How to Solve the Biggest Problems of Difficult Students
Type: All | Category: Teaching | Date: 1st September 2017
Throughout your career, most teachers are bound to come across students that they find challenging or disruptive to the rest of the class, or even sometimes just difficult when working in group projects, for example creating a Leavers’ Books yearbook with fellow students (and teachers). In light of this, we wanted to offer our advice to teachers for dealing with troublesome students as a whole.
There will always be a difficult person, or rather a conflict of interest in the classroom or when creating a yearbook within a team. It’s natural, and it’s understandable. It’s how you address the situation, and handle it, is what defines you as a teacher, or leader, and calls to action how you will be perceived by others. Would you rather be respected and on the same level, or feared and alienated?
In some circumstances, for examples when working on a Leavers’ Books yearbook within a group, you may feel there is no difficulties and no conflict; always take a moment to reassess the group and how they are acting – if you are taking a strong lead, the difficult person could indeed be yourself.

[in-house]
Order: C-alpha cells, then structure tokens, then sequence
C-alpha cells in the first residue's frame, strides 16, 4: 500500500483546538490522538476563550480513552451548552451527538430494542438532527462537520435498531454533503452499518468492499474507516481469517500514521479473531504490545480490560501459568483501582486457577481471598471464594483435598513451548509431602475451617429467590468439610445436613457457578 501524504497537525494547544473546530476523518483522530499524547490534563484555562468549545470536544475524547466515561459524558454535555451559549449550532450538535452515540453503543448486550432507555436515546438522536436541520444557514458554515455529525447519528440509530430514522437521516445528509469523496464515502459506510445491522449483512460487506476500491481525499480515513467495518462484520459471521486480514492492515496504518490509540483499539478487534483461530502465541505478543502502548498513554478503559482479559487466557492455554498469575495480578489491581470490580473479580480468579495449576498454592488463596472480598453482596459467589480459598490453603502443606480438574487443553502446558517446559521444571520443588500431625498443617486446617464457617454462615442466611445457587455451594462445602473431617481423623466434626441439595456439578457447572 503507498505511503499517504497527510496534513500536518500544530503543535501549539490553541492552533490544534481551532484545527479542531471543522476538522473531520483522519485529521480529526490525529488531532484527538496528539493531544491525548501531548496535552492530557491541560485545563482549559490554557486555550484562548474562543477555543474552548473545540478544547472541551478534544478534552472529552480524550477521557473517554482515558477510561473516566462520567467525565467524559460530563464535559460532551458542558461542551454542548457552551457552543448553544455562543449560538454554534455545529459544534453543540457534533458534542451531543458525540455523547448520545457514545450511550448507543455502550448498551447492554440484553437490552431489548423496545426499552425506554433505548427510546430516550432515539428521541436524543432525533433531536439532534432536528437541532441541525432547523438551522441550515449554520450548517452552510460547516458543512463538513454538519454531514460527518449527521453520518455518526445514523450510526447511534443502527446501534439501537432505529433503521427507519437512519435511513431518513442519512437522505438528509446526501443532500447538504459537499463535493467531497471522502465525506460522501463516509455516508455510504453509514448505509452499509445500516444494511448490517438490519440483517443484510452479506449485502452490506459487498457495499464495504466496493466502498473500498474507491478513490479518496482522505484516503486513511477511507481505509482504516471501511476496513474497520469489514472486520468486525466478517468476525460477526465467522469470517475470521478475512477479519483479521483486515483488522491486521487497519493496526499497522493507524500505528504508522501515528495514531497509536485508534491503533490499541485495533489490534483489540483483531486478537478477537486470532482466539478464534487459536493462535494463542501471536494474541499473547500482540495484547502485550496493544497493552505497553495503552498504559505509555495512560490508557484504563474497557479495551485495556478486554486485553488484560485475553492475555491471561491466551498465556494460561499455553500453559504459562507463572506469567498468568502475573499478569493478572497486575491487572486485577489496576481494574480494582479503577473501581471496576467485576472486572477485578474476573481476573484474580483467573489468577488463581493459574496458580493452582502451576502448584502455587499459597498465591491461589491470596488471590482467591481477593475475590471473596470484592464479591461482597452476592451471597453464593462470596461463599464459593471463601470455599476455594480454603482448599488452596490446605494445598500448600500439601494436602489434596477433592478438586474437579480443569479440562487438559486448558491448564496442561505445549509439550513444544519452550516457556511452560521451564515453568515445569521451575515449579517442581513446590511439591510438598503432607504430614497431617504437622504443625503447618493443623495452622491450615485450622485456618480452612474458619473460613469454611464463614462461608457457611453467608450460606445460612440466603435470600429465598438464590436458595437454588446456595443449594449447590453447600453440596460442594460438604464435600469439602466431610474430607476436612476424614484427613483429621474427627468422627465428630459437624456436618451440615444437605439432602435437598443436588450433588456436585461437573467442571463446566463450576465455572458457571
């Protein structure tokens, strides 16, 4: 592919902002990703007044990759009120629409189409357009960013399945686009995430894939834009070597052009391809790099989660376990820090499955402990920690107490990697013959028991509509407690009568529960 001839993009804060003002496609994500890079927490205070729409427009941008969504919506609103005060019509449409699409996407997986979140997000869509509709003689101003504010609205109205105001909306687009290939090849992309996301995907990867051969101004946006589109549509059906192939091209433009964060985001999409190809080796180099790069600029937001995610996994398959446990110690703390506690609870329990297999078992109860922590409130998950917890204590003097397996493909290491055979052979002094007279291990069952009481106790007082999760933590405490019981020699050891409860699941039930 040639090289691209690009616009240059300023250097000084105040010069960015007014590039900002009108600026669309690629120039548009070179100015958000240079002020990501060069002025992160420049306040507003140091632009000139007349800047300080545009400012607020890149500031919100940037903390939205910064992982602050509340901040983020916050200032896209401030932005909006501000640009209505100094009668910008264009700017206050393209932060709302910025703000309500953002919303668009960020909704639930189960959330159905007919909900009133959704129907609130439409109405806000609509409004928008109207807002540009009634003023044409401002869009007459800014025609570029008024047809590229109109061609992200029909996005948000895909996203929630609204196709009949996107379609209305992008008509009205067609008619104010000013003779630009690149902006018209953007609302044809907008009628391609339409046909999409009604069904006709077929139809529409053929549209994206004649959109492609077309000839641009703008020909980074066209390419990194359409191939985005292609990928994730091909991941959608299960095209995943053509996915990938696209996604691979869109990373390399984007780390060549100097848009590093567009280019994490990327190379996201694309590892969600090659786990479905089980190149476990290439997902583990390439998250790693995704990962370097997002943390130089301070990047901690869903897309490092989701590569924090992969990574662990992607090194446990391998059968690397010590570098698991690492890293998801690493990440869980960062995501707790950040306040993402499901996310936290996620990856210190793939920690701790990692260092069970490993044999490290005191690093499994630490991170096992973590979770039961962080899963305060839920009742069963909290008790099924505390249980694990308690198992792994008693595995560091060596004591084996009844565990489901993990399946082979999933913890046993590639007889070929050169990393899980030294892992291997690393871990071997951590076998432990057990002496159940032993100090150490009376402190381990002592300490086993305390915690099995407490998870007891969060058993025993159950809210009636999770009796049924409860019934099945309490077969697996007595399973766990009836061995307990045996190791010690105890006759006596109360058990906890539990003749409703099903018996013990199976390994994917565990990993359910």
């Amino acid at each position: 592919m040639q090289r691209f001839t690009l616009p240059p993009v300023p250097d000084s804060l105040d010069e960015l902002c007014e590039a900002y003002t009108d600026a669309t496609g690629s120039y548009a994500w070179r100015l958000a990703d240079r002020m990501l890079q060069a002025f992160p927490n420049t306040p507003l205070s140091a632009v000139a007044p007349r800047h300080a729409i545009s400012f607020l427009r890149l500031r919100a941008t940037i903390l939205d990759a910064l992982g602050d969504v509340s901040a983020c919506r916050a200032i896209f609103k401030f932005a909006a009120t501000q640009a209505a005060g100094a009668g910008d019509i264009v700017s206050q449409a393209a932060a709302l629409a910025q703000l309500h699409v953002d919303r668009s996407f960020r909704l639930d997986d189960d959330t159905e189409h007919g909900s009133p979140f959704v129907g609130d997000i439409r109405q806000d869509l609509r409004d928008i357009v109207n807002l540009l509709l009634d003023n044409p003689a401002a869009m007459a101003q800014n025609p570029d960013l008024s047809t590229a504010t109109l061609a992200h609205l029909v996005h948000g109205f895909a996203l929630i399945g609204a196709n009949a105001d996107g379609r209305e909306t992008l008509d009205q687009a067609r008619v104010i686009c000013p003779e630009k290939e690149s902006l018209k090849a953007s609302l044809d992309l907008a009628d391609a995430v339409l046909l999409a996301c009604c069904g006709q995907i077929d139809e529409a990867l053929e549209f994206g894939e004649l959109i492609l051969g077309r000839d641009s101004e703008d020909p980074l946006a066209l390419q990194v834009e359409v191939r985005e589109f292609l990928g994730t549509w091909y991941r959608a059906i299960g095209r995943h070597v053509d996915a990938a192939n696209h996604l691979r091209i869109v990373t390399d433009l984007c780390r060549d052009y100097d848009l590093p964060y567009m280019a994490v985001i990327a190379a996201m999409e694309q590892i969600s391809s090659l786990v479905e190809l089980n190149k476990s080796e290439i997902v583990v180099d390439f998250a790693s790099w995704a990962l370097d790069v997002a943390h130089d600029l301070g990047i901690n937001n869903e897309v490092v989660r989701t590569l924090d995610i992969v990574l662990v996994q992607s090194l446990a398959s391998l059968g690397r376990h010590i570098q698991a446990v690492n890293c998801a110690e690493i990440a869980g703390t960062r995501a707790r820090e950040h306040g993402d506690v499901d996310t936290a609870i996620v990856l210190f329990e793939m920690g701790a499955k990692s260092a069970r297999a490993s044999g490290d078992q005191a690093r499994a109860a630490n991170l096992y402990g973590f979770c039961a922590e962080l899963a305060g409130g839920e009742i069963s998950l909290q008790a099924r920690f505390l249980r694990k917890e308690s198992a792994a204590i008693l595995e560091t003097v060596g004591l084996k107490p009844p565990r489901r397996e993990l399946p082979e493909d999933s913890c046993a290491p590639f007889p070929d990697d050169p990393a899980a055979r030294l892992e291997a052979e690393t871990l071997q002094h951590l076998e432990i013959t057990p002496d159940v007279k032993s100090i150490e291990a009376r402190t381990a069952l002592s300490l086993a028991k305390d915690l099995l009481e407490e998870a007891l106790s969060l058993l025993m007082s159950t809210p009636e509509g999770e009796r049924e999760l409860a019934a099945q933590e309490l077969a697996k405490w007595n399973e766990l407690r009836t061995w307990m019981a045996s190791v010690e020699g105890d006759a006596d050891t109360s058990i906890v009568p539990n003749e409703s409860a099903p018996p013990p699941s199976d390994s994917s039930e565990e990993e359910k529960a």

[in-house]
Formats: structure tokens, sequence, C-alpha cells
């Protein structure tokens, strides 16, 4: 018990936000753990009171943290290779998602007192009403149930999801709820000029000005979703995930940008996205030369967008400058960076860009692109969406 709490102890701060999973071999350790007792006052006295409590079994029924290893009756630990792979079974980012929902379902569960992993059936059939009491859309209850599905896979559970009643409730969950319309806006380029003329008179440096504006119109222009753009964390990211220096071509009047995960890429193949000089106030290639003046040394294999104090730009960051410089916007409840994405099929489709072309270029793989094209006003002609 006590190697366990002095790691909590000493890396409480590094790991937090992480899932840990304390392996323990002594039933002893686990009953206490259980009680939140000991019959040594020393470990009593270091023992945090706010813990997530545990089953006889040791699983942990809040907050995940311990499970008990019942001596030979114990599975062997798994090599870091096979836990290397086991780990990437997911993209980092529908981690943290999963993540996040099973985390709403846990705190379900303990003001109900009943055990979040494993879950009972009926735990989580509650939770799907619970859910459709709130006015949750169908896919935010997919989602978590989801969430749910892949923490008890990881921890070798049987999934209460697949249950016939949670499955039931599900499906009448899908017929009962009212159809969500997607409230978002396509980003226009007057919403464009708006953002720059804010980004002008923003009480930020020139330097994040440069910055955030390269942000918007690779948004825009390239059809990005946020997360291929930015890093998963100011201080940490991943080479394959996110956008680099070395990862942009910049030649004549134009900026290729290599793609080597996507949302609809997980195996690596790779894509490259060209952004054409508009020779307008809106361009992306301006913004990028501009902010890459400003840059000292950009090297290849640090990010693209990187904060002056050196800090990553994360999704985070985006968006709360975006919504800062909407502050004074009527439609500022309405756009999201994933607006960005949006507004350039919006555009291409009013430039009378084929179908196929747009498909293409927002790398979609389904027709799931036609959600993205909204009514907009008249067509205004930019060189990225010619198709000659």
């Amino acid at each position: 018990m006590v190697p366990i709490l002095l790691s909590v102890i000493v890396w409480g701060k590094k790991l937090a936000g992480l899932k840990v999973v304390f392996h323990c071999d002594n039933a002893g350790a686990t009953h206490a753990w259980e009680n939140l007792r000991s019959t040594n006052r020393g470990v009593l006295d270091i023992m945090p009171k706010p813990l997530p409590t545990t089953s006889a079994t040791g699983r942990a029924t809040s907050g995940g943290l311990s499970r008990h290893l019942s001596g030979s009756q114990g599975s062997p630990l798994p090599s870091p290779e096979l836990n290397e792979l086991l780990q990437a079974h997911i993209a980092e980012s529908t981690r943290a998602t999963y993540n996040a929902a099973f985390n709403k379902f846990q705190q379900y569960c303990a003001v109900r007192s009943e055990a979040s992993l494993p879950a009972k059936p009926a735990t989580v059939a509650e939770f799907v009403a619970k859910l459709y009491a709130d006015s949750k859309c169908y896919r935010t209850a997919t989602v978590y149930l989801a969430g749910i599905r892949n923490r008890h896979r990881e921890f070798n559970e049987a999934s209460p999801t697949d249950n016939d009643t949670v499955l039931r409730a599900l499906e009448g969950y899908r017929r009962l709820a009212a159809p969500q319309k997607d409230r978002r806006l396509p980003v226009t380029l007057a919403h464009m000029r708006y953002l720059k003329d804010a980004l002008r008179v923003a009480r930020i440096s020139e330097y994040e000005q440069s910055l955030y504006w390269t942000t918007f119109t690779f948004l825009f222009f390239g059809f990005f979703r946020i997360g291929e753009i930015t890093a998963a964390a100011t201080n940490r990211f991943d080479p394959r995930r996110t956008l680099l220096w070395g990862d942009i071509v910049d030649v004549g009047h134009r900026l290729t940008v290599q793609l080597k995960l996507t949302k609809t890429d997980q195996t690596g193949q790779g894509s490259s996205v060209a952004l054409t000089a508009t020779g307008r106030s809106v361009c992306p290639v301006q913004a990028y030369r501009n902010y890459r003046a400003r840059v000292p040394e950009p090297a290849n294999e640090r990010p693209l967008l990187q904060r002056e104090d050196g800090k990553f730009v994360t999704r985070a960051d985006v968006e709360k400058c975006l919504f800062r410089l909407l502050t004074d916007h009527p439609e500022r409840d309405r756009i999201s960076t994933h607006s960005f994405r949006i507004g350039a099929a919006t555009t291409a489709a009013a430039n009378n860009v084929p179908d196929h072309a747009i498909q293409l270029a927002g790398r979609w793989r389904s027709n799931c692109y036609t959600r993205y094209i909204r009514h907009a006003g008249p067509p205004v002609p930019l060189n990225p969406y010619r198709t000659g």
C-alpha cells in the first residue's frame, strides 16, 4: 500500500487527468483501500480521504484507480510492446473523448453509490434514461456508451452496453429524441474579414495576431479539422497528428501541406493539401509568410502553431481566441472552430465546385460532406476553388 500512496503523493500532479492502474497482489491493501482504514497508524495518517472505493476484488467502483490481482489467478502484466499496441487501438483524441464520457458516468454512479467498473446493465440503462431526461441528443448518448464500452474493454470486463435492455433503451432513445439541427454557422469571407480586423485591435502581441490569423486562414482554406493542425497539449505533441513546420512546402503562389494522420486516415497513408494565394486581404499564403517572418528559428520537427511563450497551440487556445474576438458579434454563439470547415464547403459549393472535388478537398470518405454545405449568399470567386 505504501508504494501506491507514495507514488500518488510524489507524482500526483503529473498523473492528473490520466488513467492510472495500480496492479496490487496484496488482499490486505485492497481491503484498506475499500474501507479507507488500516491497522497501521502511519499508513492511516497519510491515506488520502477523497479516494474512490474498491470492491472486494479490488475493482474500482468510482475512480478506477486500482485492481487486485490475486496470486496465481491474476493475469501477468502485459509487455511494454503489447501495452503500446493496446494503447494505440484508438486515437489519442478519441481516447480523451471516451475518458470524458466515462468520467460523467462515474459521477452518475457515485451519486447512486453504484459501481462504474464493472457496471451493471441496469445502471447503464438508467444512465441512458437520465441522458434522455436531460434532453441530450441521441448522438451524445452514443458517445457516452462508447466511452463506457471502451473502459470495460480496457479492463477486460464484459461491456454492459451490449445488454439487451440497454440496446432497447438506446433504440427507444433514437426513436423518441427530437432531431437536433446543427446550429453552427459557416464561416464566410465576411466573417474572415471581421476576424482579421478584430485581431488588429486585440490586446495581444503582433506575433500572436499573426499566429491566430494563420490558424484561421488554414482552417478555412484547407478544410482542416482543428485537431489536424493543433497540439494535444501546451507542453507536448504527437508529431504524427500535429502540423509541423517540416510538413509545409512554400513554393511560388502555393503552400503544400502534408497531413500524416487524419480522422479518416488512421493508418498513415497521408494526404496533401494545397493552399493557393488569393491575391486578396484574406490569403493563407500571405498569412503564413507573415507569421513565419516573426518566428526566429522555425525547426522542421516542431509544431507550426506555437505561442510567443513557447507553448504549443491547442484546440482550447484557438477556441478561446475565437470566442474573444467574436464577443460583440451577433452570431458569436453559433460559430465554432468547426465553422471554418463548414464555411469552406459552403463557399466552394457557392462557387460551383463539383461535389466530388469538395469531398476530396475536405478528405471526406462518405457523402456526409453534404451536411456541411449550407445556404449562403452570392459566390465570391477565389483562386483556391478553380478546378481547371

What Kinds of Behaviour Do We Find Difficult?
Taken from How to be Assertive in Any Situation by Sue Hadfield and Gill Hasson:
- Needy people
- Negative people
- Unassertive people
The behaviour of people we see as difficult can be erratic and sometimes bizarre. They may not be difficult all the time, which can be confusing and mat lead you to try to ignore the bad behaviour when it happens.
Why are some people difficult?
People display the behaviours above because it works for them. They have learned over time that by behaving in this way they can get what they want.
Remember: you can’t change the behaviour of someone else – but you can change yourself and your reaction to their behaviour.
Key Points for Dealing with Difficult Team Members
Here we have some advice for teachers and students alike. Always appreciate other people’s opinions and listen to design ideas within your group. So if you’re confronted with a difficult person, remember that if you can’t change them, you can at least change how you react and perceive them.
Pause for a moment and breathe. Sometimes, just taking a moment to think will be enough to avoid saying something that will only make the situation worse. If a person is being confrontational, you must choose your words carefully, so always remain calm and patient. Never rush.